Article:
Tuesday, April 8, 2008

An Inspiring Home for Learning, #2


2. Play might be just about the most important thing a child can do!

George Will once wrote in an article that children no longer play. They practice. And that's really how it's gotten to be. For good or bad, children go off to sports practice, where their movements are so directed that it really cannot be called play. Perhaps children gain some benefits, skill, and enjoyment from this (my own children participated on a sports team in high school), but it cannot be called play in the sense that psychologists and sociologists promote play. This is not about the pros and cons of sports, though. I simply mean to encourage long hours of free play for children.


A fourth grader who was interviewed in Last Child in the Woods said that he'd rather be inside than outside because inside is where all the outlets are! But to sit in front of a screen is not a healthy way for a child to grow up. I recently read about a study linking autism to TV and other screen time for children. A large pediatric organization is concerned enough about this to recommend no screen time at all for children two and under. A child needs to move, to play, to explore, to wander.
I have an interesting book of sociological research about play titled Play in the Lives of Children (by Cosby S. Rogers and Janet K. Sawyers). In the book, numerous studies are cited to back up the learning value of free, unstructured, undirected, imaginative play. The authors provide a specific definition of play for young children (and I think this can be extended to define play at any age):

1. Play is intrinsically motivated.
2. Play is relatively free of externally imposed rules.
3. Play is carried out as if the activity were real.
4. Play focuses on the process rather than any product.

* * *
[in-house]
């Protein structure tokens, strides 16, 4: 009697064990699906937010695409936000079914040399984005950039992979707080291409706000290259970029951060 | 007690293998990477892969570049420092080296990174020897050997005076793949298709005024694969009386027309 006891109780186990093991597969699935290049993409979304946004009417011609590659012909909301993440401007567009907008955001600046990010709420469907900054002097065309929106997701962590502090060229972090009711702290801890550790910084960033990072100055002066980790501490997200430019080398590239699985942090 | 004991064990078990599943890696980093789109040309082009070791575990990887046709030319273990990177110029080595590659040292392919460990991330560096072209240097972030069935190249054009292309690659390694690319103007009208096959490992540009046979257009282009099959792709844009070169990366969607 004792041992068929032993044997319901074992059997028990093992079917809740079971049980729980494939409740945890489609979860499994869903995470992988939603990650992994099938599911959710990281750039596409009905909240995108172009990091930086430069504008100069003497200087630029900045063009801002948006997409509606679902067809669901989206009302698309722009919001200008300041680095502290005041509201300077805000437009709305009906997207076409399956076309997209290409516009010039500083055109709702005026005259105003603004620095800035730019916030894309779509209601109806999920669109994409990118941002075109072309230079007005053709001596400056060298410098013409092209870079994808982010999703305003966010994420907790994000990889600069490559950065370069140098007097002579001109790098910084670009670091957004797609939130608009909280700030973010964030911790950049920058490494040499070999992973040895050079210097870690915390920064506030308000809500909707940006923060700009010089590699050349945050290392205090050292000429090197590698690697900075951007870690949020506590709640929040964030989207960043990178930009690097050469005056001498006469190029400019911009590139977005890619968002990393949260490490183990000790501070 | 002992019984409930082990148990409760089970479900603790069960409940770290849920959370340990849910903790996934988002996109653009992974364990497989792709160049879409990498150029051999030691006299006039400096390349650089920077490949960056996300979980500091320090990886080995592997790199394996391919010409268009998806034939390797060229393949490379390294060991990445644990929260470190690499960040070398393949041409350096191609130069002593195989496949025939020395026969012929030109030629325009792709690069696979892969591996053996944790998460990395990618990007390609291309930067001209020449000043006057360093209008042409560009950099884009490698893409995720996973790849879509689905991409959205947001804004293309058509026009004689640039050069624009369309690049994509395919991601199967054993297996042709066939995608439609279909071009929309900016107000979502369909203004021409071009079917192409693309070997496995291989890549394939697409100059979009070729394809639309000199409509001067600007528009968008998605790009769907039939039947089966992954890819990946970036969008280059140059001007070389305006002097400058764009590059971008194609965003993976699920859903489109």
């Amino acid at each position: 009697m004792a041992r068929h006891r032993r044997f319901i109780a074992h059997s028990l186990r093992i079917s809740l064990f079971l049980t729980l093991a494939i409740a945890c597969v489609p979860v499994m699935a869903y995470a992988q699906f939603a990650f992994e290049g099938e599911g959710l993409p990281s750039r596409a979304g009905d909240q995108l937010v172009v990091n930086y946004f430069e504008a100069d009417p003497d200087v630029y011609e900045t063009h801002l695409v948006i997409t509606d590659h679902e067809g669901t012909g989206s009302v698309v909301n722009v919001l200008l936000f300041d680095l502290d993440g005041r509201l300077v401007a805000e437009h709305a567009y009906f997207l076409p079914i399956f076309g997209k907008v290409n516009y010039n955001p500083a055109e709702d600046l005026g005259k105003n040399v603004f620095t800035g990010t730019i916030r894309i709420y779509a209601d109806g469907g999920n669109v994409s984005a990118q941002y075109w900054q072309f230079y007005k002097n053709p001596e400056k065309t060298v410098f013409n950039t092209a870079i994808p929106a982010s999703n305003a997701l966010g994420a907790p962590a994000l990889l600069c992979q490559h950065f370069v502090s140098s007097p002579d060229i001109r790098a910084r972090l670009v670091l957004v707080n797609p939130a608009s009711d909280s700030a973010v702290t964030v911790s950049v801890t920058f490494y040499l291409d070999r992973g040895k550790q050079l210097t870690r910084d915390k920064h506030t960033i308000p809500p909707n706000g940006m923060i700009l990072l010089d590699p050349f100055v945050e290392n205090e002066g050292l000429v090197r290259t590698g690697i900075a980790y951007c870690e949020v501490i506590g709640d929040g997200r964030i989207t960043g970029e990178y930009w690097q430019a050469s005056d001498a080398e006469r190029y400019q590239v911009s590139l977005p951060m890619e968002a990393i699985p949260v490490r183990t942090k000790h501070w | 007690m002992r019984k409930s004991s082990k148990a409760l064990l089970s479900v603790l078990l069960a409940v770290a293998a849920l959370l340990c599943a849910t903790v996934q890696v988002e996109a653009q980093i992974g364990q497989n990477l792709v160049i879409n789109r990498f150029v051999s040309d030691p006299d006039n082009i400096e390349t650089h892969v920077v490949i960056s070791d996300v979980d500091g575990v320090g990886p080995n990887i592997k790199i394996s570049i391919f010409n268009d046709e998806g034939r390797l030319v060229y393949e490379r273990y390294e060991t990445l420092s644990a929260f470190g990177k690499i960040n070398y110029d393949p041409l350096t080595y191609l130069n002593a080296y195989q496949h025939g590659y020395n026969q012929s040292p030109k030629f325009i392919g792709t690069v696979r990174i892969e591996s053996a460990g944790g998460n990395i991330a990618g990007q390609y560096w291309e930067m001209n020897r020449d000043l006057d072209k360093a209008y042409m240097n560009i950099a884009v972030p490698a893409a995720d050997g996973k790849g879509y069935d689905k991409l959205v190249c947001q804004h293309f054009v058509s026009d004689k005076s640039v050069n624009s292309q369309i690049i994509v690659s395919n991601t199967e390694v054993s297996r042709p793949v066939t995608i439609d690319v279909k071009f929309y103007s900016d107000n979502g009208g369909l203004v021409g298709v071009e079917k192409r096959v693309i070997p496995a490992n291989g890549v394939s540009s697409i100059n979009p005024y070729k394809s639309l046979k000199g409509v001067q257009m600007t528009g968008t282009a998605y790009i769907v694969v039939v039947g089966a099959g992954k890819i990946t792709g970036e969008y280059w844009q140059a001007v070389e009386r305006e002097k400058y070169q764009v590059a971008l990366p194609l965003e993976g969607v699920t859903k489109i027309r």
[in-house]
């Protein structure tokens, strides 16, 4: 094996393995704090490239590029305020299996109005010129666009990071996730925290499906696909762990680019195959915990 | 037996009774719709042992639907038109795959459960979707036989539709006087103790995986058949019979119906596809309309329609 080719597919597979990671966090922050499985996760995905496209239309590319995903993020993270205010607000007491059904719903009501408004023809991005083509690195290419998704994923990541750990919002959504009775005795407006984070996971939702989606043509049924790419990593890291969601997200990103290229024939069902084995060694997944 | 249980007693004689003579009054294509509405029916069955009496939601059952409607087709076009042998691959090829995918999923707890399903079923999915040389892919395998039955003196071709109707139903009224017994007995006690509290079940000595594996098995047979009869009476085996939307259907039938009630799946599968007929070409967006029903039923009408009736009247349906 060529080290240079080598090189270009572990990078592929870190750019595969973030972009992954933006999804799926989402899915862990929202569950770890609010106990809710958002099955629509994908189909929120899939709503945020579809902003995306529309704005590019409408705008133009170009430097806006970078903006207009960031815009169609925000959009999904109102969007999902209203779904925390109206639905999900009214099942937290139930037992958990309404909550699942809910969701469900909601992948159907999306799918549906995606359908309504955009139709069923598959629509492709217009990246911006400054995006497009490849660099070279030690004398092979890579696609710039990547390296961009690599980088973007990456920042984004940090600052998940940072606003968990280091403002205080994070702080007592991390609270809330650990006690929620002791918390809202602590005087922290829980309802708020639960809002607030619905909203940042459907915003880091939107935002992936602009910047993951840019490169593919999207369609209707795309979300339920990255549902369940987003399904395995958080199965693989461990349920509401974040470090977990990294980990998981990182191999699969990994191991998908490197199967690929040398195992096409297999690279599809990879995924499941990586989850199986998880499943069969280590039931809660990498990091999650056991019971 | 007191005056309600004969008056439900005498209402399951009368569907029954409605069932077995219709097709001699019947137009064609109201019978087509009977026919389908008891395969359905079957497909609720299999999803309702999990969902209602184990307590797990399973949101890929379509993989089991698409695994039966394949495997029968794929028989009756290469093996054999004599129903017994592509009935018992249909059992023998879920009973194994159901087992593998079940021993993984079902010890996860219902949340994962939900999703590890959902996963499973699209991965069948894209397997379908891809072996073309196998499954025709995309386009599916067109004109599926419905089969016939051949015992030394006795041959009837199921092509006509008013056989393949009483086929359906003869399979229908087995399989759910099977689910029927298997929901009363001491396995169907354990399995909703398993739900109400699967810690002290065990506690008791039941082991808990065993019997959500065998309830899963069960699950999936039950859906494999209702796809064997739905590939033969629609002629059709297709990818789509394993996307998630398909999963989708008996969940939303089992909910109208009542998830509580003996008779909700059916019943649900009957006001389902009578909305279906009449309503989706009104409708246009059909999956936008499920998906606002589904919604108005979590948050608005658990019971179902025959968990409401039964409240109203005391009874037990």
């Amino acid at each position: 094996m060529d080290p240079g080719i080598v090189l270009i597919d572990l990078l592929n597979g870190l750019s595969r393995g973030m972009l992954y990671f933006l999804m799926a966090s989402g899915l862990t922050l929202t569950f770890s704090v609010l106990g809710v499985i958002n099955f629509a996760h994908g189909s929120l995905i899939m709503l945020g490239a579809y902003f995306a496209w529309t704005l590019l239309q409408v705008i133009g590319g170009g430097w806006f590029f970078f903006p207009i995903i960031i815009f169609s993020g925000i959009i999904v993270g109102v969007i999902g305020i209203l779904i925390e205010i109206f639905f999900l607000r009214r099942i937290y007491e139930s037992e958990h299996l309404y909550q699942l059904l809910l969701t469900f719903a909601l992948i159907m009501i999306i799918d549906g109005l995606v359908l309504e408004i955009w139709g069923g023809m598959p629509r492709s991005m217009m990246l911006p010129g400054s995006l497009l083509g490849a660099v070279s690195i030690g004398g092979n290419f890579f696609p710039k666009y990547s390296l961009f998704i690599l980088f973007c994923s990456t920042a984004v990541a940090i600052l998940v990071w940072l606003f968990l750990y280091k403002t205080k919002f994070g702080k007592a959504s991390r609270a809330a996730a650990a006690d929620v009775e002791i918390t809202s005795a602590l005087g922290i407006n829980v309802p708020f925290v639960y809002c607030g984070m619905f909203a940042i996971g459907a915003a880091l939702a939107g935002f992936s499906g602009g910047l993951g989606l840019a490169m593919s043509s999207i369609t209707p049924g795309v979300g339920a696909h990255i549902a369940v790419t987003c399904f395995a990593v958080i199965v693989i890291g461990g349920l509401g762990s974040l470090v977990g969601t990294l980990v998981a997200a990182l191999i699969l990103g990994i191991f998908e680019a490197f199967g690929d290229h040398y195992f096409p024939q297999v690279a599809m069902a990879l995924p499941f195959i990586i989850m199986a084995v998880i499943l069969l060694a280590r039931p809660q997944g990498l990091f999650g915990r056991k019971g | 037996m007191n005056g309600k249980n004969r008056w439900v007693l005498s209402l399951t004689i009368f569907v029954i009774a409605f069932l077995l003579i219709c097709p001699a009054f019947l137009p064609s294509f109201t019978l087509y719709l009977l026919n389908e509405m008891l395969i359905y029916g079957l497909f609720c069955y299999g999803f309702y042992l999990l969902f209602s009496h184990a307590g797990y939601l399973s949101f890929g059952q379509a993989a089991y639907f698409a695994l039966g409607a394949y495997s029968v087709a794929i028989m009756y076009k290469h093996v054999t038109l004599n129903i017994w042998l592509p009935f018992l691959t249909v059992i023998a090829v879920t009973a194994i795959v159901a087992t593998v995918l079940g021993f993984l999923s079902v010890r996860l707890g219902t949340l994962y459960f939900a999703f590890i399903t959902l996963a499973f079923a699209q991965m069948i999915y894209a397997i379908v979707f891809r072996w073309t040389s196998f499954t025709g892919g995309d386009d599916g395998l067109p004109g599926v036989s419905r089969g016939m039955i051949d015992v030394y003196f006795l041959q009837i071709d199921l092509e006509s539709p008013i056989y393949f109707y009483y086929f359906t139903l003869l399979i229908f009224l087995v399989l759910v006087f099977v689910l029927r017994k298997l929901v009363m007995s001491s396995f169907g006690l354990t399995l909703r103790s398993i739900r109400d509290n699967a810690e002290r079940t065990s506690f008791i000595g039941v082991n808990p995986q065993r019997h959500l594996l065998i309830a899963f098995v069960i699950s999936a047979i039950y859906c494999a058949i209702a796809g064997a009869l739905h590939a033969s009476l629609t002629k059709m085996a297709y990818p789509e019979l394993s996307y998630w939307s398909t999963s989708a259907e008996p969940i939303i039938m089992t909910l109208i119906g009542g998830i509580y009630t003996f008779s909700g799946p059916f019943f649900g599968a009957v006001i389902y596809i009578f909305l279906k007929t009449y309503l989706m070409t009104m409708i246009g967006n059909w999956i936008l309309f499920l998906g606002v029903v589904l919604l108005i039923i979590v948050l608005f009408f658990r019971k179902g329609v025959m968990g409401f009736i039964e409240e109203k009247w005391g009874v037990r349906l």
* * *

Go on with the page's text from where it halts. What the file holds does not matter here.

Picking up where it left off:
5. Play is dominated by the players.
6. Play requires the active involvement of the player.

The subtitle of the book, Einstein Never Used Flashcards, is "How Our Children REALLY Learn and Why They Need to Play More and Memorize Less." Of Einstein's childhood and education, Drs. Hirsh-Pasek and Golinkoff write: "Einstein himself led the way. Much of his learning as a child took place through play. His parents and family paid attention to his interests and fed them with lessons and toys and books-- and apparently, some freedom to do as he pleased. Einstein had freedom to be by himself, freedom to pursue problems that interested him."


I recently read a book with a nice section about the importance of free play. In her book, Exuberance, Kay Redfield Jamison (recipient of numerous international academic and scientific awards and honors) writes:

"Play is unscripted... Play is about learning how to learn. It is a kind of controlled adventure, an exploration of both new and familiar worlds. Play and curiosity are inevitably linked.

"A child is impressionable by nature, and made more lastingly so through play. Studies of children find that memory is sharper as a result of playing and that play increases performance on a variety of measures of intelligence... Play, a substantial body of research has shown, promotes flexibility in children's thinking and behavior...

"The more playful a child, psychologists find, the more creativity he or she is likely to demonstrate. Highly creative children and adolescents are far more playful than their highly intelligent but less creative peers. Play appears to exert a particularly strong effect on children's ability to produce flexible and original associations when they are shown an object or placed in a new setting. The level of elation affects the imaginativeness of play. The more joyful and exuberant the child is while playing, the more creative the structure and content of the play itself.